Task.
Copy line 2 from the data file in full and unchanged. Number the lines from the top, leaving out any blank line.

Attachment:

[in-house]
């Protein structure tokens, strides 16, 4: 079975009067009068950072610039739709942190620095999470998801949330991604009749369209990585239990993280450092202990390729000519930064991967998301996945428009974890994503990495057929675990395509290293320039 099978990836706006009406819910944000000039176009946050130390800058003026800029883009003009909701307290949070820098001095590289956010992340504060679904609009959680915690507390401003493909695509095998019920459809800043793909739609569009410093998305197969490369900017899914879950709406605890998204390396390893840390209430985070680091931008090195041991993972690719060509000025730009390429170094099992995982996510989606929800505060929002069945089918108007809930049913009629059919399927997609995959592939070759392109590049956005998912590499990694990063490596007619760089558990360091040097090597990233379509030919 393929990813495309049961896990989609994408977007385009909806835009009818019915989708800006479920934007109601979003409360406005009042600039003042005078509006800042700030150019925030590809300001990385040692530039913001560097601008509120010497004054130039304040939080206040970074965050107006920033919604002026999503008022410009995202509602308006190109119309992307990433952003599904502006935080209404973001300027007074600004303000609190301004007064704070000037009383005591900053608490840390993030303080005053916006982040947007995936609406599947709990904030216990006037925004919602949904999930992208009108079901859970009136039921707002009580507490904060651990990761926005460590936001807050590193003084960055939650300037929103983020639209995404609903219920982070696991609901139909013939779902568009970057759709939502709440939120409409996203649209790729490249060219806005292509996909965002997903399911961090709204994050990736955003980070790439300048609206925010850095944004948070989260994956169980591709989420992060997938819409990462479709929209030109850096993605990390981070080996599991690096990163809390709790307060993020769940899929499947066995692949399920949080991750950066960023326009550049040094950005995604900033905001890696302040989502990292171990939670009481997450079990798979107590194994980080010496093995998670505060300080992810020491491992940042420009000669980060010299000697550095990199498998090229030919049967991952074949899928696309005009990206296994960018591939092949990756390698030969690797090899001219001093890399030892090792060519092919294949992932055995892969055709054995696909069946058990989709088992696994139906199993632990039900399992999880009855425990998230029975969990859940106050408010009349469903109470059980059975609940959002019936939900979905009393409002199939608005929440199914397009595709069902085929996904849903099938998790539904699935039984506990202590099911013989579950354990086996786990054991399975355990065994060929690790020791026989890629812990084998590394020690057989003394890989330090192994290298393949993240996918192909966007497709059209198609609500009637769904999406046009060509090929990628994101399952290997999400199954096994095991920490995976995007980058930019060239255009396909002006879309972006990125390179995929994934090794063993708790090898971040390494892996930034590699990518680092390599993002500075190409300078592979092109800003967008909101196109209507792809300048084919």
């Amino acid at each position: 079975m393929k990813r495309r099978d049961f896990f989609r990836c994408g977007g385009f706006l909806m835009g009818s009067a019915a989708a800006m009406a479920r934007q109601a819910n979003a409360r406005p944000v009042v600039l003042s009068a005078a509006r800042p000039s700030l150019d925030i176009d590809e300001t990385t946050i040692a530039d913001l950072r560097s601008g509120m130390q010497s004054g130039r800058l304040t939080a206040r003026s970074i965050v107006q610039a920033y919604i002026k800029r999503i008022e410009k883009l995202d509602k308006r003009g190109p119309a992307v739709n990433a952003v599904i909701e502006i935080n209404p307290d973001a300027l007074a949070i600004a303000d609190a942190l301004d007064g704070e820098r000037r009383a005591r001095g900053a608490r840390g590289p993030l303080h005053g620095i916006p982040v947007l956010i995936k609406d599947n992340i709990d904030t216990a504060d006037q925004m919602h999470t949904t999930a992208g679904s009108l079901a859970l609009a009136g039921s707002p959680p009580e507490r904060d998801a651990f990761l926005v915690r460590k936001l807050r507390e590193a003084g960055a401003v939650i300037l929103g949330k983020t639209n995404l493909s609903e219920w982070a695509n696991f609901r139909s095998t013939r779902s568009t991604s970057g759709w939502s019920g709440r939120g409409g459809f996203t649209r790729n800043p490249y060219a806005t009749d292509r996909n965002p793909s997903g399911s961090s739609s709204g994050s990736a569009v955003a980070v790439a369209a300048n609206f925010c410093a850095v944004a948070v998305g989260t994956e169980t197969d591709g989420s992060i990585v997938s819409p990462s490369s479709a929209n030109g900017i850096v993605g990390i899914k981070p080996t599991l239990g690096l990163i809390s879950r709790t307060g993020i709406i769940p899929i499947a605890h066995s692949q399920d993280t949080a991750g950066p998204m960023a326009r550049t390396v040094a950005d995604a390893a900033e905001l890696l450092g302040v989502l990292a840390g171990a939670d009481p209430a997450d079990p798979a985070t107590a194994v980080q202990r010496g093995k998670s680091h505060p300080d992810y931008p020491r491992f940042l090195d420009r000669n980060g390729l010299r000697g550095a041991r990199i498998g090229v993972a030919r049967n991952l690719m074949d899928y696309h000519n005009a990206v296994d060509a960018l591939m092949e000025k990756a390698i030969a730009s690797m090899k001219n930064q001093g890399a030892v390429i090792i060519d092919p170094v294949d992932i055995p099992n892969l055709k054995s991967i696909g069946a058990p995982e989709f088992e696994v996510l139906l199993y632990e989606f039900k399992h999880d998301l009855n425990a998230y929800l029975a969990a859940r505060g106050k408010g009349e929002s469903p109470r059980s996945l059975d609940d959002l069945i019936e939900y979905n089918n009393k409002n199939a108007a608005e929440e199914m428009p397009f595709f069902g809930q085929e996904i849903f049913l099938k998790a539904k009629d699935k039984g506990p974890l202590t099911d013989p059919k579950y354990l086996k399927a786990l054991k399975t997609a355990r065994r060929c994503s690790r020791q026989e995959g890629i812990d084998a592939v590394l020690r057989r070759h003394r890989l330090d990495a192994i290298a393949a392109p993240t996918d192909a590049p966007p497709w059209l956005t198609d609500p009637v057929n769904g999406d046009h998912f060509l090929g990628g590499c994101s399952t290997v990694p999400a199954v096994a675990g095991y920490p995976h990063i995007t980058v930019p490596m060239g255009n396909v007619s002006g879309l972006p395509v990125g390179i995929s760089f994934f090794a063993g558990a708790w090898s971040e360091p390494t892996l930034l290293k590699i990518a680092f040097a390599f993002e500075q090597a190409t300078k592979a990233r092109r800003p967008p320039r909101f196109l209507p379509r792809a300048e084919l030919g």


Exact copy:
């Protein structure tokens, strides 16, 4: 079975009067009068950072610039739709942190620095999470998801949330991604009749369209990585239990993280450092202990390729000519930064991967998301996945428009974890994503990495057929675990395509290293320039 099978990836706006009406819910944000000039176009946050130390800058003026800029883009003009909701307290949070820098001095590289956010992340504060679904609009959680915690507390401003493909695509095998019920459809800043793909739609569009410093998305197969490369900017899914879950709406605890998204390396390893840390209430985070680091931008090195041991993972690719060509000025730009390429170094099992995982996510989606929800505060929002069945089918108007809930049913009629059919399927997609995959592939070759392109590049956005998912590499990694990063490596007619760089558990360091040097090597990233379509030919 393929990813495309049961896990989609994408977007385009909806835009009818019915989708800006479920934007109601979003409360406005009042600039003042005078509006800042700030150019925030590809300001990385040692530039913001560097601008509120010497004054130039304040939080206040970074965050107006920033919604002026999503008022410009995202509602308006190109119309992307990433952003599904502006935080209404973001300027007074600004303000609190301004007064704070000037009383005591900053608490840390993030303080005053916006982040947007995936609406599947709990904030216990006037925004919602949904999930992208009108079901859970009136039921707002009580507490904060651990990761926005460590936001807050590193003084960055939650300037929103983020639209995404609903219920982070696991609901139909013939779902568009970057759709939502709440939120409409996203649209790729490249060219806005292509996909965002997903399911961090709204994050990736955003980070790439300048609206925010850095944004948070989260994956169980591709989420992060997938819409990462479709929209030109850096993605990390981070080996599991690096990163809390709790307060993020769940899929499947066995692949399920949080991750950066960023326009550049040094950005995604900033905001890696302040989502990292171990939670009481997450079990798979107590194994980080010496093995998670505060300080992810020491491992940042420009000669980060010299000697550095990199498998090229030919049967991952074949899928696309005009990206296994960018591939092949990756390698030969690797090899001219001093890399030892090792060519092919294949992932055995892969055709054995696909069946058990989709088992696994139906199993632990039900399992999880009855425990998230029975969990859940106050408010009349469903109470059980059975609940959002019936939900979905009393409002199939608005929440199914397009595709069902085929996904849903099938998790539904699935039984506990202590099911013989579950354990086996786990054991399975355990065994060929690790020791026989890629812990084998590394020690057989003394890989330090192994290298393949993240996918192909966007497709059209198609609500009637769904999406046009060509090929990628994101399952290997999400199954096994095991920490995976995007980058930019060239255009396909002006879309972006990125390179995929994934090794063993708790090898971040390494892996930034590699990518680092390599993002500075190409300078592979092109800003967008909101196109209507792809300048084919």